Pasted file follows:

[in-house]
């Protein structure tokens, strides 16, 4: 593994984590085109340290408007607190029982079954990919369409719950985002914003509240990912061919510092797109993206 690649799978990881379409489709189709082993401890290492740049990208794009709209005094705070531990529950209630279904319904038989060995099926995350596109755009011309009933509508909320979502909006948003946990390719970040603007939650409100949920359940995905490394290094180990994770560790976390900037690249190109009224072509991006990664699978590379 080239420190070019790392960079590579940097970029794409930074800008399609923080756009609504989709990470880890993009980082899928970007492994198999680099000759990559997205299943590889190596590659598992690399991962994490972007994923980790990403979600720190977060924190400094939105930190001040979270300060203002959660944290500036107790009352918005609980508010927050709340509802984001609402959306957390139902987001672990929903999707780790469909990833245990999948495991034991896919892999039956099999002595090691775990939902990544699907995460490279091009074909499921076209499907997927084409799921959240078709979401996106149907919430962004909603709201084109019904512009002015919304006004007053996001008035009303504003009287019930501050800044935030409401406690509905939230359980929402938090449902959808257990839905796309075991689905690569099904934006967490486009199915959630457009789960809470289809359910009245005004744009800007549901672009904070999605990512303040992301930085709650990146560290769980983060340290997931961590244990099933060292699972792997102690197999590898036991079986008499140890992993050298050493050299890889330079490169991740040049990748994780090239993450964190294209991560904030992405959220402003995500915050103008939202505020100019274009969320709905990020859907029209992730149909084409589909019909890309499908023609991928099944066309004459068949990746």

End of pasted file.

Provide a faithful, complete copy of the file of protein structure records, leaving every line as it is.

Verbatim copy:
[in-house]
């Protein structure tokens, strides 16, 4: 593994984590085109340290408007607190029982079954990919369409719950985002914003509240990912061919510092797109993206 690649799978990881379409489709189709082993401890290492740049990208794009709209005094705070531990529950209630279904319904038989060995099926995350596109755009011309009933509508909320979502909006948003946990390719970040603007939650409100949920359940995905490394290094180990994770560790976390900037690249190109009224072509991006990664699978590379 080239420190070019790392960079590579940097970029794409930074800008399609923080756009609504989709990470880890993009980082899928970007492994198999680099000759990559997205299943590889190596590659598992690399991962994490972007994923980790990403979600720190977060924190400094939105930190001040979270300060203002959660944290500036107790009352918005609980508010927050709340509802984001609402959306957390139902987001672990929903999707780790469909990833245990999948495991034991896919892999039956099999002595090691775990939902990544699907995460490279091009074909499921076209499907997927084409799921959240078709979401996106149907919430962004909603709201084109019904512009002015919304006004007053996001008035009303504003009287019930501050800044935030409401406690509905939230359980929402938090449902959808257990839905796309075991689905690569099904934006967490486009199915959630457009789960809470289809359910009245005004744009800007549901672009904070999605990512303040992301930085709650990146560290769980983060340290997931961590244990099933060292699972792997102690197999590898036991079986008499140890992993050298050493050299890889330079490169991740040049990748994780090239993450964190294209991560904030992405959220402003995500915050103008939202505020100019274009969320709905990020859907029209992730149909084409589909019909890309499908023609991928099944066309004459068949990746």